I use to spend hours in the nursery picking out plants for my containers and then standing in long lines to check out. That is, until I got smarter about container gardening, specifically the containers. If I could leave the containers outside year round, then why couldn't I fill them with perennials, shrubs and even small trees? I would plant them once, watering them only during periods of summer drought. I could poke in some extra annual color, if I had the time. Otherwise, they would carry themselves through all seasons with little, if any, attention.
First, I had to get rid of all my terra cotta pots, which are porous and will crack in cold weather. Then I bought just a few very large containers made of a fiberglass, composite or ceramic rated for the outdoors. They were expensive, but what I saved in annual plants quickly justified the cost.
Then I had to select plants that enjoy average to dry soil conditions and the given light exposure and heat on my deck. I also wanted the anchor shrub or small tree to be upright or vase-shaped in order to accommodate perennials, keeping in mind, the perennials would eventually become well-shaded by the tree or shrub.
Here are several favorite trees and shrubs for containers...
Deciduous Magnolia (The Little Girl Hybrids)
Holly (Ilex crenata 'Sky Pencil')
Japanese Maple (Acer palmatum)
Oakleaf Hydrangea 'Snow Queen' (Hydrangea quercifolia 'Snow Queen')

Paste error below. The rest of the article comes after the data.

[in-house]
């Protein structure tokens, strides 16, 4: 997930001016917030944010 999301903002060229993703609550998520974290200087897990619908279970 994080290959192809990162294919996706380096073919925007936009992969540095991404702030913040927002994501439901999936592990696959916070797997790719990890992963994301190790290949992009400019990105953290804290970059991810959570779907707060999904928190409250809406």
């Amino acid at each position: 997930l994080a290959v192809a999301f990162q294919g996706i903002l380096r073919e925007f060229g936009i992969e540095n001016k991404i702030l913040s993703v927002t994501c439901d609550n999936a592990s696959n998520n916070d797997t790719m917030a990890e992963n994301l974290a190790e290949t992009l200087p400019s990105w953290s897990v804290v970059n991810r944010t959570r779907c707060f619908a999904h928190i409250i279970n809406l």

Panicle Hydrangea (Hydrangea paniculata)
Red- or Yellow-twig Dogwood (Cornus alba, Cornus sericea)
Variegated Boxwood (Buxus sempervirens 'Variegata')
Winterberry Holly (Ilex verticillata)
as well as favorite grasses and perennials...
Arborvitae Fern (Selaginella braunii)
Black Mondo Grass (Ophiopogon 'Ebony Night')
Bleeding Heart (Dicentra eximia)
Heuchera (Heuchera x villosa)
Hypericum (Hypericum calycinum 'Briggadoon')
Japanese Shade Grass (Hakonechloa macra)
Lady's Mantle (Alchemilla mollis)
Lamium (Lamium maculatum)
Miscanthus (Miscanthus sinensis)
Panicum (Panicum virgatum)
Sedum (Sedum rupestre 'Angelina')
Spirea (Spirea japonica)
Sweet Flag (Acorus gramineus)
In a container I treat Spirea as a perennial (top photo). By plucking a few babies with roots from the base of the mother plant and tucking them in close to the middle plant of the container, Spirea will weave itself through, over, and around the other plants in just one season. Awesome effect, especially from Spirea japonica 'Goldmound'.
Next, we'll start to discuss the design process given a blank slate. Until then... have a great week!
Welcome to my journal. For over 15 years I have created original landscape plans to help homeowners increase property value and really enjoy their yards. I approach every project as an unique opportunity to develop a work of living art, one that will require minimal care and age beautifully with time. In this journal, I will share some of my field experiences and tricks of the trade with you. Please join the conversation and thanks for visiting.